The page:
Over the next few decades, managers of hydraulic engineering structures (such as locks, pumping stations and storm-surge barriers) face a significant replacement and renovation task. Rijkswaterstaat is currently drawing up a national forecast. To create a future-proof water infrastructure, we need to answer two questions: What is the best way to intervene? When is the optimal moment? It is not only the technical and economic life cycle that counts, but the functional performance of the engineering structure as well. How do you determine that?
A structure can reach the end of its life for a number of reasons. Thus far, we have looked mainly at the development of strength degradation (technical life span) and costs (economic life span) over time. But a structure that is technically still functional and has not yet been written off can sometimes no longer fulfil its function. It then reaches the end of its functional life span, e.g. due to changes in climate, use or policy. The floods in Limburg this summer, for example, show that we will need to take more intense rainfall into account in the future, and therefore higher discharges into the tributaries and the Meuse. In order to determine the functional life span of hydraulic civil engineering structures, the Wet Civil Engineering Structures Knowledge Programme has developed the Functional Life Cycle Methodology (MFL).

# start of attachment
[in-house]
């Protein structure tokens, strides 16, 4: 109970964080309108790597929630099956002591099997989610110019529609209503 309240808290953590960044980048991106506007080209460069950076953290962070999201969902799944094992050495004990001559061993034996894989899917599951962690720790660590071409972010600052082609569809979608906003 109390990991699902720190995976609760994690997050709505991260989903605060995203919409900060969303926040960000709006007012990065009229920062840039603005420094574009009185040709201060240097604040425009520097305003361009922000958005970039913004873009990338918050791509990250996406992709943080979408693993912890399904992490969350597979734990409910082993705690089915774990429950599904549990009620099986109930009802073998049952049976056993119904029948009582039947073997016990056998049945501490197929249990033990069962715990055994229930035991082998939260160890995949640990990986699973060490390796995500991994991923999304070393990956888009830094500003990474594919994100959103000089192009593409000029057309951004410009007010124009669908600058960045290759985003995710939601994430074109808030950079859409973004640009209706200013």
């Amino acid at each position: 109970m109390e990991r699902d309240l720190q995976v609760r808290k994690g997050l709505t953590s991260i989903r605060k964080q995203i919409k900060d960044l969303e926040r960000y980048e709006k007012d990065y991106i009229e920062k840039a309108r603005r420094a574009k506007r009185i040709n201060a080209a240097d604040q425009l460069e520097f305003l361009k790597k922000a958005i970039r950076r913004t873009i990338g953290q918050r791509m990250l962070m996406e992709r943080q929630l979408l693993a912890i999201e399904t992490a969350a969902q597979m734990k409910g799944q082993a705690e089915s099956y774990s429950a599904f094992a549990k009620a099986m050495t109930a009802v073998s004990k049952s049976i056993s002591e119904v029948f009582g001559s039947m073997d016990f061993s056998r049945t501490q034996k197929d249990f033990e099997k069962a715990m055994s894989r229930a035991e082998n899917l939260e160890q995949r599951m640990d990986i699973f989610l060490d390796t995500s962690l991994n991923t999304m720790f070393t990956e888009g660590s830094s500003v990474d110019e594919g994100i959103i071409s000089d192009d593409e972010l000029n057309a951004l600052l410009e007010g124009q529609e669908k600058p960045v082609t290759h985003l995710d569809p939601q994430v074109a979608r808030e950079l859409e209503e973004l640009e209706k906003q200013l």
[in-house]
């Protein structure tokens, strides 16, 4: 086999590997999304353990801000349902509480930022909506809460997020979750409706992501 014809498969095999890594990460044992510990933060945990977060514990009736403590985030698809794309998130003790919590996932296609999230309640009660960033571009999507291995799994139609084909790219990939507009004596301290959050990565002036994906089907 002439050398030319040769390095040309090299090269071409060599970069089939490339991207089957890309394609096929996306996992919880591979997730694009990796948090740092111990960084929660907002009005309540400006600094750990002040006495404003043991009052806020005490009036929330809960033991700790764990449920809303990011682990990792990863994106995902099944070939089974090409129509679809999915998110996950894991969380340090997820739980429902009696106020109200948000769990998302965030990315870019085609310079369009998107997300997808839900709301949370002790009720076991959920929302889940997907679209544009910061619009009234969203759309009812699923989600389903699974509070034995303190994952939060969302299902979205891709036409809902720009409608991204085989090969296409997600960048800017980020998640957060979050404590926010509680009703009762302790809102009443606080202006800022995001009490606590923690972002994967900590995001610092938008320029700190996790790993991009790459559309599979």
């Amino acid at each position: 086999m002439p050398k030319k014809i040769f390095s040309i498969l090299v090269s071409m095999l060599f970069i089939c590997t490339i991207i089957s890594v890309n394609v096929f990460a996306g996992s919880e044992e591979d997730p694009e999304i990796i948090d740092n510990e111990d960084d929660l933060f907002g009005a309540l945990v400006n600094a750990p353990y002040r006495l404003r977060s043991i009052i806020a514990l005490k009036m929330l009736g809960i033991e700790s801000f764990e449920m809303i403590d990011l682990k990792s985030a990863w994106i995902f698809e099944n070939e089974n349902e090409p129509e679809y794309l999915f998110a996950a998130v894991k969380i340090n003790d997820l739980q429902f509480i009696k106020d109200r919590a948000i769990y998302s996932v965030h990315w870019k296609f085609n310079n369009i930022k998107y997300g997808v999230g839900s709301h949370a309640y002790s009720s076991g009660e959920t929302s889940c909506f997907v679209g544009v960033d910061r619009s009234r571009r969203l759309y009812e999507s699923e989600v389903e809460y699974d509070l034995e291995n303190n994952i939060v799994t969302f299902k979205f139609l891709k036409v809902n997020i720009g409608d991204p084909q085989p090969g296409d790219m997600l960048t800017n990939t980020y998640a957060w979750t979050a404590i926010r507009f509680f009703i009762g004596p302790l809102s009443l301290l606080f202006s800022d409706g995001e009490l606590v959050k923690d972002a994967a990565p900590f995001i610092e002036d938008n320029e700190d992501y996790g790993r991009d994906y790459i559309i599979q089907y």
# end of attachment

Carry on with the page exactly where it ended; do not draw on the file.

Functional Life Cycle Methodology
The MFL is still under development. The aim is to obtain a generic, practically applicable methodology for mapping the end of the functional life of a structure as part of the water system. An MFL-LIGHT assessment firstly filters qualitatively those functions that are most sensitive to expected developments – i.e. aspects such as climate change, changing transport demand and changing policies. Depending on the aspect being queried, more quantitative (time-consuming) analyses of the functional life span can then be carried out in a targeted manner (MFL-MEDIUM with available model calculations and MFL-HEAVY with new model calculations). These may be, for example, analyses to identify bottlenecks for shipping or in the discharge capacity.
The MFL-LIGHT assessment has now been successfully applied in three studies, according to the water authorities that have worked with this method: 1) Climate stress test of engineering structures in the main water system, 2) Weurt-Heumen regional analysis, and 3) Proof of concept for two cases in support of the national replacement and renovation programmes operated by Rijkswaterstaat. We explain the qualitative approach below, with highlights from the replacement and renovation programme.
Figure 1. Functional Life Cycle Methodology schematic
‘Meuse’ case study: proof of concept MFL-LIGHT